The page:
Working with others is hard, doing magick makes it even harder, and most magickal group leaders are given little, if any, training in the core principles of group dynamics. Things like anger management, boundary issues, childhood trauma, mentoring, setting expectations, and accountability. In Bridging the Gap: Working Within the Dynamics of Pagan Groups and Society, Crystal Blanton addresses the need for magickal groups to relate to their individual members, as well as the need for groups (and their membership) to relate beyond their own boundaries to the larger society we exist within.
The latter aspect -- working within the larger society -- seems especially important at a time when our 'community' is seeing the effects of decades of avoidance of its issues and problems coming out in nasty, terrible ways. How many times must we get angry and rail against the predators when they continue to be supported by the very groups that are so very necessary for our communities strength? How many Kenny Klein's and Frosts must we endure because it is easier to look away, to preach pseudo-tolerance, than it is to draw the line and stand by it? How much unconscious racism must we carry around, draining our energy into negative, useless pathways, until we can finally admit there is a problem and then go on to fix it?
/end soap box
Members of our 'community' may look askance at Bridging the Gap for two reasons. One, it is written by someone who has a strong background (decades) in counseling and particularly with addiction counseling. Two, she is talking about group work to a community that is largely made up of people who worship solitary and only interact with groups occasionally, perhaps at conventions like PSG. But she puts it succinctly when she says: "We owe our people more than first-class ritualists who are second-class leaders. (p. 10)"
Let me quote from her: "Navigating through group work is one of the hardest yet beneficial experiences from which to learn. It can be easy to forget that living as spiritual beings does not separate us from dealing with negativity on an everyday basis." [Oh my God/dess, YES!] "It is crucial to understand that we should live a life of balance and polarity. There is not one without the other; there is no black without white. We have to acknowledge and honour those things that are not beautiful and "white light" in order to grasp those things that are. If everything in the world was beautiful, then we would lose the ability to create a baseline for what is beautiful and what is not. Without a contrast, everything is the same and loses value. . . A coven or group is a microcosm of a larger community and a perfect opportunity to learn how to build healthy relationships. Using this setting to learn and practice communication in order to build relationships can be beneficial to your future interactions not only with others but also with yourself. Every time we engage with our coven mates we build another layer to the outcome of the connection. Being present allows us to make conscious choices in what elements we want to add to different relationships in our lives. Coven work gives us the chance to develop this with others who are also learning to polish the same skills. "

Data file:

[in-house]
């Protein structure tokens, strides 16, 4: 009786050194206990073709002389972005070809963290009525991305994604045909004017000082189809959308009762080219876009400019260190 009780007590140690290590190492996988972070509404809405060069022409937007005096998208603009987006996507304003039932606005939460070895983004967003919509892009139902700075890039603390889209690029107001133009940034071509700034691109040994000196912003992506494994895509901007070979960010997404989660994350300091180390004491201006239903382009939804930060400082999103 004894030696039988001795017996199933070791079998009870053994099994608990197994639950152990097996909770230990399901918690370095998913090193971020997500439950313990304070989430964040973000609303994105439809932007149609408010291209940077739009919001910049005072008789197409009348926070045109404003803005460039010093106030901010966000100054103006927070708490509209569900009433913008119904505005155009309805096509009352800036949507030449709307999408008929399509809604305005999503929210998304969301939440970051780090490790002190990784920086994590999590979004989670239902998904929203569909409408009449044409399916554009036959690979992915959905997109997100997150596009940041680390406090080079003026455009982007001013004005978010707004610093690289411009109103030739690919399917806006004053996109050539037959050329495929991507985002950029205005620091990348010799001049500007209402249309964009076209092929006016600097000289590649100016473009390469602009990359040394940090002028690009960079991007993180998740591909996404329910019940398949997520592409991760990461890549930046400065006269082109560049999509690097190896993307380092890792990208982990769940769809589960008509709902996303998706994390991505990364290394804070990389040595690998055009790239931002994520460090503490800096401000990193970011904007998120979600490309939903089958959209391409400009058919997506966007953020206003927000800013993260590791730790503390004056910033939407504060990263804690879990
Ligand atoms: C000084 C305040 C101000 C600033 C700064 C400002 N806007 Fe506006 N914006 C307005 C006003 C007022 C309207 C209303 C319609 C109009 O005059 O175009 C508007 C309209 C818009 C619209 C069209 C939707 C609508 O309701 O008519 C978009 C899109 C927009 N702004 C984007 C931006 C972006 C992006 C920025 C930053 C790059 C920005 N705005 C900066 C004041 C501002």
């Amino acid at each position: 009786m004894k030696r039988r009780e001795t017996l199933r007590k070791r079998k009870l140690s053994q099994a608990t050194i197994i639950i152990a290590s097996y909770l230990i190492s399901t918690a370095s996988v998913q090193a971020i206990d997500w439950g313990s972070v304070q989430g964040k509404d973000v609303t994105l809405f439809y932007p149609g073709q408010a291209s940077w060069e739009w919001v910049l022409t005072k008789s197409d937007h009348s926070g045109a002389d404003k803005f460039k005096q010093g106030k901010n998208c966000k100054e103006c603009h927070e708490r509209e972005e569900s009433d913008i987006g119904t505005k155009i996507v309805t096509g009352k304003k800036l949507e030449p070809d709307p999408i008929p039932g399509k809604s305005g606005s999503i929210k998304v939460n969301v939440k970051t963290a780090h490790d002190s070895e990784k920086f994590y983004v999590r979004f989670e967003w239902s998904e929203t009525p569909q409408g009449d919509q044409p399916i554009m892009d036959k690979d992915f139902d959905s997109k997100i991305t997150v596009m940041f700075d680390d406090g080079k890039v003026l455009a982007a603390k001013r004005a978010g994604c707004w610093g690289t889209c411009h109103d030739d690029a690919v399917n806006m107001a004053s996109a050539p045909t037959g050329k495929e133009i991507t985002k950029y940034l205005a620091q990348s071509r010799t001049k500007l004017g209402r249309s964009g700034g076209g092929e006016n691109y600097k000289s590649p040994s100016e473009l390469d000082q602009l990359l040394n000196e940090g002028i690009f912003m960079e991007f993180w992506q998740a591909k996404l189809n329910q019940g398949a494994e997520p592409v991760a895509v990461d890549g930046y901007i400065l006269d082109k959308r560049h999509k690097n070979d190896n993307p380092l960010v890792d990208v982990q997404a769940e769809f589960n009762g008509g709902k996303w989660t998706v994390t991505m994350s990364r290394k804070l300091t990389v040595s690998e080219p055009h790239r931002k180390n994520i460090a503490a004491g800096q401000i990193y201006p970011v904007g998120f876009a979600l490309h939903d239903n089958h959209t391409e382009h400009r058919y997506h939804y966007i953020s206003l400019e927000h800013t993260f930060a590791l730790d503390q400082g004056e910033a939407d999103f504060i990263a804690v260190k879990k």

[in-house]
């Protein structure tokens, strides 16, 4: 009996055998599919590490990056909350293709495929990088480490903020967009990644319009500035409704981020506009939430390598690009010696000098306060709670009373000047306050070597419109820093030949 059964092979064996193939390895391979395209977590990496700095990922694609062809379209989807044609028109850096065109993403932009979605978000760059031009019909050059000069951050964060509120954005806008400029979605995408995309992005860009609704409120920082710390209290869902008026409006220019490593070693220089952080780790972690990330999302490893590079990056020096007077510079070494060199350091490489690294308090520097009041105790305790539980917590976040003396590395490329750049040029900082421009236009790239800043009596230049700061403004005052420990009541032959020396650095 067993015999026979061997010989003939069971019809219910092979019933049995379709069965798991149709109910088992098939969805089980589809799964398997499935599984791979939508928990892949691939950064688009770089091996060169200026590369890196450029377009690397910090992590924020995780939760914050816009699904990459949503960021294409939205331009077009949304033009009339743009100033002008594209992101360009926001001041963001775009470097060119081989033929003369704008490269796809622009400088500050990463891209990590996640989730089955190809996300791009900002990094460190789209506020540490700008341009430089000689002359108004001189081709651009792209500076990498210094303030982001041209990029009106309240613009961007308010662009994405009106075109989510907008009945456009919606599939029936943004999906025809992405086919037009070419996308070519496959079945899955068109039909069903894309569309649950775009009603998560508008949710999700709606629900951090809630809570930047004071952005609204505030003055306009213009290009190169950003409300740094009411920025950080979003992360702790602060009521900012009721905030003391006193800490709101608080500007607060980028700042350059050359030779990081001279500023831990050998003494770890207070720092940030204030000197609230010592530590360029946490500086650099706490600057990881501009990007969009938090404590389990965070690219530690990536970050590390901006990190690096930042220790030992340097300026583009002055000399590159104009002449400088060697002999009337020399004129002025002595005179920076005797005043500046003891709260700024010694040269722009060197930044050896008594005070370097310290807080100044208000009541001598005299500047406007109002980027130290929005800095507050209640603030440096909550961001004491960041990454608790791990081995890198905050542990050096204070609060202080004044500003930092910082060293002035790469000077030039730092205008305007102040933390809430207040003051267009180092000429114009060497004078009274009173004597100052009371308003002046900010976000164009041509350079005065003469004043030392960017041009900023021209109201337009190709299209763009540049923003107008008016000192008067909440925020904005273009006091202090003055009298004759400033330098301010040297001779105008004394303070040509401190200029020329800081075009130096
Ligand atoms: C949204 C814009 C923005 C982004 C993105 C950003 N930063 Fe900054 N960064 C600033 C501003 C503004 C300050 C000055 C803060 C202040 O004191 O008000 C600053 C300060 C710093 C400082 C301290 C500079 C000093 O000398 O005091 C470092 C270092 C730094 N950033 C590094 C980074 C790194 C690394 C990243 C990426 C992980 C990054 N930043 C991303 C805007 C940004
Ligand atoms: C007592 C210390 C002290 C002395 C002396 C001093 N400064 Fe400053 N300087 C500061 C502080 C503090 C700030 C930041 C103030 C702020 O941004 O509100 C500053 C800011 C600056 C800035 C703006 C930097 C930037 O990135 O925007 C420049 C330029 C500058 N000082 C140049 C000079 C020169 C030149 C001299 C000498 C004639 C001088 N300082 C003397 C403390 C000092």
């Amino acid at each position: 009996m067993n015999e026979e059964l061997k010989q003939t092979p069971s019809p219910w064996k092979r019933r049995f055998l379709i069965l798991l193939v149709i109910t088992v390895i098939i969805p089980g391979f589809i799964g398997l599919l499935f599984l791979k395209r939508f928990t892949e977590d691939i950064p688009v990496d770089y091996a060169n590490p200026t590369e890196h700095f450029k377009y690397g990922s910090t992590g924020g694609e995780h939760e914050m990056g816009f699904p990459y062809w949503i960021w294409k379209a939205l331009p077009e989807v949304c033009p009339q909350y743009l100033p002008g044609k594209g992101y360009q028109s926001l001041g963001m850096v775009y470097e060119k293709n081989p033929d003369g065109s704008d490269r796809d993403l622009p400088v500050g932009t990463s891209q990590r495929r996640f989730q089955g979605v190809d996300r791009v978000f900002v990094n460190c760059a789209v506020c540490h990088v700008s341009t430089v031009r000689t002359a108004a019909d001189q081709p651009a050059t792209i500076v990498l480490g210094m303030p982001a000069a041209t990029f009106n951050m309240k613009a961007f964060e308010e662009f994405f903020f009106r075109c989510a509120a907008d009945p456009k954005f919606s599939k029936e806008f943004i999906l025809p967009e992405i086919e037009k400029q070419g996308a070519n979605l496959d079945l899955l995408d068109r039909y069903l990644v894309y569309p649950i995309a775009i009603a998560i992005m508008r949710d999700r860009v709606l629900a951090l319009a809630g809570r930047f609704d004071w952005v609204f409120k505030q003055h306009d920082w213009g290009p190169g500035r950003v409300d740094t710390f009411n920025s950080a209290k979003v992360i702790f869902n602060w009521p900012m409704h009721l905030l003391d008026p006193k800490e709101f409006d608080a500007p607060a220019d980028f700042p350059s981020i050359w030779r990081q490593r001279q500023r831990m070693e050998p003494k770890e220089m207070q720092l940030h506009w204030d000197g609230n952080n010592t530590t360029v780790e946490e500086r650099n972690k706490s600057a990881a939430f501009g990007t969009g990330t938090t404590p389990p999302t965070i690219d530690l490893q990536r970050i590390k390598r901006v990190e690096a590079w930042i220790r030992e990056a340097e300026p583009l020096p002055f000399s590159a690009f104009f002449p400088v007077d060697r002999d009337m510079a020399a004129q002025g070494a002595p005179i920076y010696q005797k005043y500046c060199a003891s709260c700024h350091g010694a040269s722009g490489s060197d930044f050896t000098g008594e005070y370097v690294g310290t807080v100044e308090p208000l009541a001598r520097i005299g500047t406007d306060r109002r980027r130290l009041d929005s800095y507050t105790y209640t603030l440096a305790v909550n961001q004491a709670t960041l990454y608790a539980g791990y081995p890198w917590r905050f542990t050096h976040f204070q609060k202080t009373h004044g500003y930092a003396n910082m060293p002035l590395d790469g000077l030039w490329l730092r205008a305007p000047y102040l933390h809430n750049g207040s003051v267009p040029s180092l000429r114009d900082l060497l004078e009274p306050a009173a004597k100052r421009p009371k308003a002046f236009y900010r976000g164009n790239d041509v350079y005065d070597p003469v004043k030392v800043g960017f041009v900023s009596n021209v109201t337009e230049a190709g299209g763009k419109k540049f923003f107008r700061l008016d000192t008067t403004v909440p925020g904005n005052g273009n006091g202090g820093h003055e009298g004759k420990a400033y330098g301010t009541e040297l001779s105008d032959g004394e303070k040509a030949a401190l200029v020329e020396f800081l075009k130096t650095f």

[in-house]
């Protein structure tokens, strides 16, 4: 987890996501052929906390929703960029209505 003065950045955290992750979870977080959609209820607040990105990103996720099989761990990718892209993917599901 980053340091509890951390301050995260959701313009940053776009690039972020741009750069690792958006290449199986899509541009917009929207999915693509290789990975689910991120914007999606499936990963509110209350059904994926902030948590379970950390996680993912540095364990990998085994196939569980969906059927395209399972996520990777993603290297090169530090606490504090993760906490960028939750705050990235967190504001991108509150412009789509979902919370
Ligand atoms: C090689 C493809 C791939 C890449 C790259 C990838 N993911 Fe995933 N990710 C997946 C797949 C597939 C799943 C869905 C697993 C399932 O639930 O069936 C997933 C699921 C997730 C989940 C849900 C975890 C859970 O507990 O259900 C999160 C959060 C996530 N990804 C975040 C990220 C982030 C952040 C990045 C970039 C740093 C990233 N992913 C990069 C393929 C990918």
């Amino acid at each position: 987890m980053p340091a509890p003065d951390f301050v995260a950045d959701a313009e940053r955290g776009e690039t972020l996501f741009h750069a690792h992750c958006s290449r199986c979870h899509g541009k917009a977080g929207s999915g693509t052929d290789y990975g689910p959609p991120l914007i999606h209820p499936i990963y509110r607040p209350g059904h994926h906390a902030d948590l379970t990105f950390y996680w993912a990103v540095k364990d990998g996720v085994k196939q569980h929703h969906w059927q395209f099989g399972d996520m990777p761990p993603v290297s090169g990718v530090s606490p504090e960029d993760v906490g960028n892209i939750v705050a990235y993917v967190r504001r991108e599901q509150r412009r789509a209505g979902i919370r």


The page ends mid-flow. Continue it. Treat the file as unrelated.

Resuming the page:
Blanton's foundation for this deep development is honesty. We're all good at being honest with others when nothing is wrong, but how many of us can tell another person something difficult? Its a position where we can cause pain, or get hurt, and we are often reluctant to do anything, we question ourselves . . . we wait. Yet, that waiting, that kind of blindness ultimately leads to problems which are difficult to heal or move past. And thus we cause damage in our desire to prevent pain. Blanton points out, accurately, that in order for us to have healthy relationships we need to respect boundaries, needs, and desires – our own and others' -- and to do so we need to know just where those boundaries lie.
A few points I especially appreciated: her categories for different types of groups (p.18-19), her correlations between the dysfunctional family and dysfunctional magickal group (p. 63-64), all of chapter 5, all of the exercises sprinkled throughout the book.
This book is an excellent introduction to group dynamics, and along with Nick Farrell's Gathering the Magic, and Magickal Connections, makes up a solid foundation for anyone considering leading a magickal group, of any size.
Author: Crystal Blanton
Megalithica Books, 2010
Full disclosure: I am the author of Magickal Connections, an earlier attempt at tackling group dynamics in Pagan groups.
(Note: Facing North doesn't mind re-reviewing/ publishing multiple reviews of the same item. This book, for example was reviewed by us not longer after it was first published.)